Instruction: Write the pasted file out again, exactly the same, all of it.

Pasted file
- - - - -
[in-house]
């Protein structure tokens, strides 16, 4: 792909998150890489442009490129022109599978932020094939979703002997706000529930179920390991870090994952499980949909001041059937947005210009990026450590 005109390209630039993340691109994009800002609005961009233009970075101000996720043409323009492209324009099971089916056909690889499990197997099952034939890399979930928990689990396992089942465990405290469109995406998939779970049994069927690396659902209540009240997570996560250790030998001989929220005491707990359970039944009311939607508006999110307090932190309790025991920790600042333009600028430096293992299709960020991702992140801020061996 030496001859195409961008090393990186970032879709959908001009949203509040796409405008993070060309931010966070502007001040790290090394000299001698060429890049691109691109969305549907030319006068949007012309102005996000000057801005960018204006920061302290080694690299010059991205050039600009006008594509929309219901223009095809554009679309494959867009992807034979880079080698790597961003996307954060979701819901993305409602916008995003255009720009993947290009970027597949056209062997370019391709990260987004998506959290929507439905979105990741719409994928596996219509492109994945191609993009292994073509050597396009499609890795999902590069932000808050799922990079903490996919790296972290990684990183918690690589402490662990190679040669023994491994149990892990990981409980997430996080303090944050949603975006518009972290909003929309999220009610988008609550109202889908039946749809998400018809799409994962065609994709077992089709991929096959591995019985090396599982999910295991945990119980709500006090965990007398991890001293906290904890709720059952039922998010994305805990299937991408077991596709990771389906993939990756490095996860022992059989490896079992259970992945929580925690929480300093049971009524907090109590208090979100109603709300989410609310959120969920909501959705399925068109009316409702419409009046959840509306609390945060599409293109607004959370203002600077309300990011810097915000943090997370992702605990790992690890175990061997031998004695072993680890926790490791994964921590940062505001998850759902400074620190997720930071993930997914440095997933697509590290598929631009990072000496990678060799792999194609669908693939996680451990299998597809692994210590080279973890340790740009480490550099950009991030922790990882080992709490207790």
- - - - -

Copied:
[in-house]
């Protein structure tokens, strides 16, 4: 792909998150890489442009490129022109599978932020094939979703002997706000529930179920390991870090994952499980949909001041059937947005210009990026450590 005109390209630039993340691109994009800002609005961009233009970075101000996720043409323009492209324009099971089916056909690889499990197997099952034939890399979930928990689990396992089942465990405290469109995406998939779970049994069927690396659902209540009240997570996560250790030998001989929220005491707990359970039944009311939607508006999110307090932190309790025991920790600042333009600028430096293992299709960020991702992140801020061996 030496001859195409961008090393990186970032879709959908001009949203509040796409405008993070060309931010966070502007001040790290090394000299001698060429890049691109691109969305549907030319006068949007012309102005996000000057801005960018204006920061302290080694690299010059991205050039600009006008594509929309219901223009095809554009679309494959867009992807034979880079080698790597961003996307954060979701819901993305409602916008995003255009720009993947290009970027597949056209062997370019391709990260987004998506959290929507439905979105990741719409994928596996219509492109994945191609993009292994073509050597396009499609890795999902590069932000808050799922990079903490996919790296972290990684990183918690690589402490662990190679040669023994491994149990892990990981409980997430996080303090944050949603975006518009972290909003929309999220009610988008609550109202889908039946749809998400018809799409994962065609994709077992089709991929096959591995019985090396599982999910295991945990119980709500006090965990007398991890001293906290904890709720059952039922998010994305805990299937991408077991596709990771389906993939990756490095996860022992059989490896079992259970992945929580925690929480300093049971009524907090109590208090979100109603709300989410609310959120969920909501959705399925068109009316409702419409009046959840509306609390945060599409293109607004959370203002600077309300990011810097915000943090997370992702605990790992690890175990061997031998004695072993680890926790490791994964921590940062505001998850759902400074620190997720930071993930997914440095997933697509590290598929631009990072000496990678060799792999194609669908693939996680451990299998597809692994210590080279973890340790740009480490550099950009991030922790990882080992709490207790």